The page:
Review | Jon Lott in London28.11.2019
The fourth November Lecture at the UEL School of Architecture was delivered by Jon Lott, principal at PARA Project, cofounding member of Collective-LOK (CLOK), and Assistant Professor of Architecture at Harvard University’s Graduate School of Design, where he directs the Masters in Architecture programme. Lott is recipient of the Design Vanguard award by Architectural Record, the New Practices New York award by the American Institute of Architects, the Architectural League Prize by the Architectural League of New York. His work has been published in the New York Times, LA Times, New York Magazine, Harvard Design Magazine, Architectural Record, Metropolis, amongst others.
The lecture focused on a range of cultural and private residential projects, drawing out the reoccurring themes and conceptual threads that run through them. The first was Haffenden House, a poets’ studio connecting to an existing suburban residence in Syracuse via an imperceptible bridge element. Lott described the light-filled volume, that provides an interior library, reading room, and writing studio, contained within a silicone fibreglass wrapper with pixelated openings, featuring a sunken bathtub, fragmented mirrors and rounded interior walls and ceilings.
He moved on to present a competition the practice won for the renovation of the Huntington Hall Commons entrance at Syracuse University. This project centred on the removal of a part of the building, which was originally a hospital. Lott explained the themes of context, originality and purpose that informed the design, allowing the erasure of this space to be effective. A gradually inclined ramp now shapes the approach to a horizontal transparent frontage.
Lott moved onto a competition win by CLOK for the Van Alen Institute in New York, and explained bringing the organisation from the 6th to the ground floor, and connected it with the urban realm. Using mobile screens, plus projectors, lighting, and acoustic cones, Lott explained how the space could be finely curated for dinner parties, lectures, exhibitions and launches. He explained how a reflective screen on a trailer was designed to flank the institute entrance, extending the organisation’s interior, and mission, to the public exterior.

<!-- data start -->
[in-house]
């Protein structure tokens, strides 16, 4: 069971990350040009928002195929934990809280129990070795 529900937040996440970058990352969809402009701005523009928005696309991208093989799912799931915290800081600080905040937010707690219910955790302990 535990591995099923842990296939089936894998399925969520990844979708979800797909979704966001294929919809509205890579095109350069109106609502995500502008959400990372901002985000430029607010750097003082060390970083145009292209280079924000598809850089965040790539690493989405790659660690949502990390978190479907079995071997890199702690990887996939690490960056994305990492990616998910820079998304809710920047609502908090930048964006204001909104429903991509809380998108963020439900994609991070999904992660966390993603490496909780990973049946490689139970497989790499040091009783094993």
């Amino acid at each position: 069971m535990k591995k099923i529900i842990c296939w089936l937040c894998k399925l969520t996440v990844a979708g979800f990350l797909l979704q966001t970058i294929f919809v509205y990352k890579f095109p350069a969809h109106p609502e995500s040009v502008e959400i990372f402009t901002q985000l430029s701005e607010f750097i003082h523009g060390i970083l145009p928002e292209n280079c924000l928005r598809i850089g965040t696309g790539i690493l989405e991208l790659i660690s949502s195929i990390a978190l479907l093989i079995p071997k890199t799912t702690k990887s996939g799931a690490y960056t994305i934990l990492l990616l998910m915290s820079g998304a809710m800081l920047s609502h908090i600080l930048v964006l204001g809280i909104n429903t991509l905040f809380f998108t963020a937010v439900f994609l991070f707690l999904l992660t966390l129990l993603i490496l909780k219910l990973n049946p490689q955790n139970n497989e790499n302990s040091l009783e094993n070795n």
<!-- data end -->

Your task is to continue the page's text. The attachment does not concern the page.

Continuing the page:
Lott moved on to a project for art and architecture organisation Storefront in New York. Playing with notions of curiosity in architecture, he explained designing blank hoardings to go up around the original Storefront frontage, with small cut outs to give purposefully distorted glimpses inside. The hoardings also create additional exhibition space, again paying with notions of interiority and exteriority, and extending the space into the public realm. Lott explained the points at which the new and the original storefront concept collapse into each other.
Lott went on to present Bob’s House, a project building around the house of an art collector to increase space for hanging art, without disrupting the home. Lott described the resulting concept, building a house for a house, in which the practice turned the roof of the original into an object of art. Lott linked this to extending the Moran Moran Gallery in Los Angeles. In this project the practice designed a roof for a roof, building an exoskeleton above the original roof, attaching new trusses, and removing those below, increasing the gallery volume and making an exhibit of the newly redundant roof, developing the idea of architecture in a self-referential context.
For the project Roche/Dinkeloo Double, a temporary installation for the University Museum of Contemporary Art at University of Massachusetts Amherst, Lott explained the theory behind the two-sided wooden frame, which converges the heroic proportions and presence of the brutalist intervention it adjoins, with notions of domesticity.
Lott moved on to present Pioneertown House, in which the practice embedded an original 400sq ft. homestead into a new house, as part of an art studio and residence out in the Californian desert. Lott explained how the project plays with notions of positive and negative space, interiority and exteriority, the timeline or originality, and how the collection of buildings relates fragments of LA life to the surrounding desert boulders.
Lott closed with Stump House, situated in the Santa Cruz Mountains, California. Lott explained how, working within strict building limitations, the house has an artist’s studio embedded in the side of the mountain, with a temple-like structure above it, with a glazed cut-out in the roof revealing the tree canopy above, offering an intimate, primitive relation with nature, and the mountain. Lott explained the significance of the absence of original architecture to contend with in this project, and how he overcame this with the six stumps that anchor the scheme to its surroundings, alluding to something that came before.